Table of Contents for the Digital Edition of Education Week - January 8, 2014

Education Week - January 8, 2014
State Legislators Fire Up Engines
Inspections Piloted for Teacher Prep
Student Views Shifting on Risks Of Marijuana
L.A. School Bridges Home-School Gap
InBloom Sputters as Data Privacy Hits the Spotlight
News in Brief
Report Roundup
Fariña to Lead N.Y.C. Public Schools
Judge Censures District’s Use of ‘Hess Report’
Los Angeles, D.C. Outshine Urban Peers in NAEP Gains
Blogs of the Week
Cloud Computing Expands, Raising Data-Privacy Concerns
Congressional Appropriators Turn To K-12 Spending Details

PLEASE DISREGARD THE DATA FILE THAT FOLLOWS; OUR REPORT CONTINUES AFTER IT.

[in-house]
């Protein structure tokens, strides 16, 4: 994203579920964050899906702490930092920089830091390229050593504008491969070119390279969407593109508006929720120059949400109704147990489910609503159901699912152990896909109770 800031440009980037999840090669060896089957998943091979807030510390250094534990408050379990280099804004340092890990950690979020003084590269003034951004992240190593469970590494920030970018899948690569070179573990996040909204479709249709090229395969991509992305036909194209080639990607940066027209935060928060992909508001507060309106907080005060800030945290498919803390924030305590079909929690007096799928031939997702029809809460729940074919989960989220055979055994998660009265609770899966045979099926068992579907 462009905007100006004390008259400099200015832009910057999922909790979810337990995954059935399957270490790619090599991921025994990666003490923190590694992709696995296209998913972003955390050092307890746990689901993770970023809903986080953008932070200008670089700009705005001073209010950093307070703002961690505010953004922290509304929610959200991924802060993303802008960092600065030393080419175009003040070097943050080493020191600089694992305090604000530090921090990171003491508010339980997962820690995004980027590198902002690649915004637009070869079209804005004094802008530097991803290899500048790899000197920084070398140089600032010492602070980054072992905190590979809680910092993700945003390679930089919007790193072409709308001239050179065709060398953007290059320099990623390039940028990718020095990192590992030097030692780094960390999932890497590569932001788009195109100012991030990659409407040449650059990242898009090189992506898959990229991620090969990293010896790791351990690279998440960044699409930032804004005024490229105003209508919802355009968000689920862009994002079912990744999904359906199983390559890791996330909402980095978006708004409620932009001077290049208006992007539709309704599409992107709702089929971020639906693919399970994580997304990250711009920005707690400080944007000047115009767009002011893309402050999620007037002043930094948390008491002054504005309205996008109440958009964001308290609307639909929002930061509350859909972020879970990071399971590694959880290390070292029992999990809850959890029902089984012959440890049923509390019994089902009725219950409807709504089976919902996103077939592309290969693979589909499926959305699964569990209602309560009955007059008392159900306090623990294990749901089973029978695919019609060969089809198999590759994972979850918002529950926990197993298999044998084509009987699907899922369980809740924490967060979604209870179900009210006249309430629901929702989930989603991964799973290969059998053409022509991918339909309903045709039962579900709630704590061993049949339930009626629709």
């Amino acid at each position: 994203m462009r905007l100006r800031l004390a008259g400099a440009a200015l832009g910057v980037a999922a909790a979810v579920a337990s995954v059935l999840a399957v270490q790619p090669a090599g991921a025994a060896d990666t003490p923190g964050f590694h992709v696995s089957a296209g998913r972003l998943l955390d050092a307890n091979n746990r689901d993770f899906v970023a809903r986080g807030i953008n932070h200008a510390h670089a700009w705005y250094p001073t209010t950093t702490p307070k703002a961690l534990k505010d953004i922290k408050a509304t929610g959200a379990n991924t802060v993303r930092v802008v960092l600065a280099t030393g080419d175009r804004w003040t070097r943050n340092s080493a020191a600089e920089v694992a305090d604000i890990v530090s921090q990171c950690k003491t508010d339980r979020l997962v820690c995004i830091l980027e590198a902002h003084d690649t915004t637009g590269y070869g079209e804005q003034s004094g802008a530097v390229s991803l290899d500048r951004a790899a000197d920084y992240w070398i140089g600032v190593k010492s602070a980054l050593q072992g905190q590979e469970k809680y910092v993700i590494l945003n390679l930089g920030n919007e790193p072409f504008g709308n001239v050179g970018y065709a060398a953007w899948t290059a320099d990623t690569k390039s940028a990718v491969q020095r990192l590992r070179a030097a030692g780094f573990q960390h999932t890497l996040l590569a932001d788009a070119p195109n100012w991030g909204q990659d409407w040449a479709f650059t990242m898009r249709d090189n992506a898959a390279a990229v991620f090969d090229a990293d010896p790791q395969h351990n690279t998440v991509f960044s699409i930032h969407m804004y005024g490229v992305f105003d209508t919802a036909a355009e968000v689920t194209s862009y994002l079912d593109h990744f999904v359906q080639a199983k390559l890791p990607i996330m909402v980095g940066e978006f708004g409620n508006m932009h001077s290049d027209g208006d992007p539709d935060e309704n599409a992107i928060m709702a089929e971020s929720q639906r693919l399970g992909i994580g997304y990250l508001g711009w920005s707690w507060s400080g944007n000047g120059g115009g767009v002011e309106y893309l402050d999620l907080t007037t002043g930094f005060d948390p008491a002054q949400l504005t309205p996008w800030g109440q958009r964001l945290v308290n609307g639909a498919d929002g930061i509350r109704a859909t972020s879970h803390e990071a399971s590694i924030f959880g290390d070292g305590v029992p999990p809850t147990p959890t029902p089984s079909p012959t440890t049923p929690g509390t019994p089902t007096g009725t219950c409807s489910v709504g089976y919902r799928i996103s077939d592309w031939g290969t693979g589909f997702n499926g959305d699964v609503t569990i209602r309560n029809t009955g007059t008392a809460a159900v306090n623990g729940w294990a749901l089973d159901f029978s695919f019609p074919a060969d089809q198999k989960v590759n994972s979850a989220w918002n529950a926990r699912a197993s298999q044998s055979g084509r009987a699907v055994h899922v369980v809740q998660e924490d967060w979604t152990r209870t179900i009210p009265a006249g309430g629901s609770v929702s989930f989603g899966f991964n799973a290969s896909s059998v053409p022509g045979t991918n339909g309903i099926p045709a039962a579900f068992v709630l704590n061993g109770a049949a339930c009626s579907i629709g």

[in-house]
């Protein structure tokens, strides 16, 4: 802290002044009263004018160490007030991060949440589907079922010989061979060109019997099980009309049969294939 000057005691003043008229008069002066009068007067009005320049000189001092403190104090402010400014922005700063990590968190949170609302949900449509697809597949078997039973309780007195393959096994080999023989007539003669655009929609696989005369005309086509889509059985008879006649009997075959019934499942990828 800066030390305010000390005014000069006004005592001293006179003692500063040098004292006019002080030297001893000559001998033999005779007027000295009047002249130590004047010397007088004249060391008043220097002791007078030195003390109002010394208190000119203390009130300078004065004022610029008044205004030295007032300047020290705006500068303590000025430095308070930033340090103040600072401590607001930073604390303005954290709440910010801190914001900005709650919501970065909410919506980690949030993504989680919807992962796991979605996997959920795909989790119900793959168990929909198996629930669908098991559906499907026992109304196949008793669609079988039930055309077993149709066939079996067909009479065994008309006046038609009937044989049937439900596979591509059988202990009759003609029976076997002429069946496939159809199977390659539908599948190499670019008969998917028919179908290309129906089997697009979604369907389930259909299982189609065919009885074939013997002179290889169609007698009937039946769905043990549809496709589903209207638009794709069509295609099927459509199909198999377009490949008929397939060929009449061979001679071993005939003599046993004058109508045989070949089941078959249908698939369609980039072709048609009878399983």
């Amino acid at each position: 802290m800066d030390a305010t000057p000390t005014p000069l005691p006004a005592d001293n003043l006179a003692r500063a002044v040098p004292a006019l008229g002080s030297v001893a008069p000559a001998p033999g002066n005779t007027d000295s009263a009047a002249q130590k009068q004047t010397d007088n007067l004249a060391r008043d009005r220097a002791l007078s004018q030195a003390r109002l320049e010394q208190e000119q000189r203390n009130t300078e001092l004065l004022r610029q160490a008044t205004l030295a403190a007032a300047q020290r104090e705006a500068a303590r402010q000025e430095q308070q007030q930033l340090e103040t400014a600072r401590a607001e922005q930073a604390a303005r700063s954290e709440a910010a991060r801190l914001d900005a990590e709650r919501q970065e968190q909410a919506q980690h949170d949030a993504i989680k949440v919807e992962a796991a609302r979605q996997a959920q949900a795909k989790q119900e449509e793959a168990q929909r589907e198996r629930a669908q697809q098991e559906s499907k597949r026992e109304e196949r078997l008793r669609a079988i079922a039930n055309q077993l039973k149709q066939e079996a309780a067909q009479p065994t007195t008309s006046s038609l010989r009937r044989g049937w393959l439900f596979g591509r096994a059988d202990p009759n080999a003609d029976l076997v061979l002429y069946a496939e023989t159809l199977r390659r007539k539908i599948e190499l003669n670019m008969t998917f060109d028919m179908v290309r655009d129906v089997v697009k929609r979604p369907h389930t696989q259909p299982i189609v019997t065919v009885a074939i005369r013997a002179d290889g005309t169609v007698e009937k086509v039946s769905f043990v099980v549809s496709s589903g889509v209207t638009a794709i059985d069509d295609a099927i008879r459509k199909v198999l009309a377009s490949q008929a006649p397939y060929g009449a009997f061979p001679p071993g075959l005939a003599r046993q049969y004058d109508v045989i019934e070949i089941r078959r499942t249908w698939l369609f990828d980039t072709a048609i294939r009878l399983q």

Rural Districts Win Big in Race To Top Awards
States Split Latest Pot of Early-Learning Aid
Blogs of the Week
ERIC A. HANUSHEK: Why the U.S. Results on PISA Matter
ROBERT WEINTRAUB & DAVID WEINTRAUB: Why Arne Duncan’s PISA Comments Miss the Mark
JACK DALE: Learning From a Test
TopSchoolJobs Recruitment Marketplace
PETER W. COOKSON JR.: Looking for Equity on the Yellow School Bus

Education Week - January 8, 2014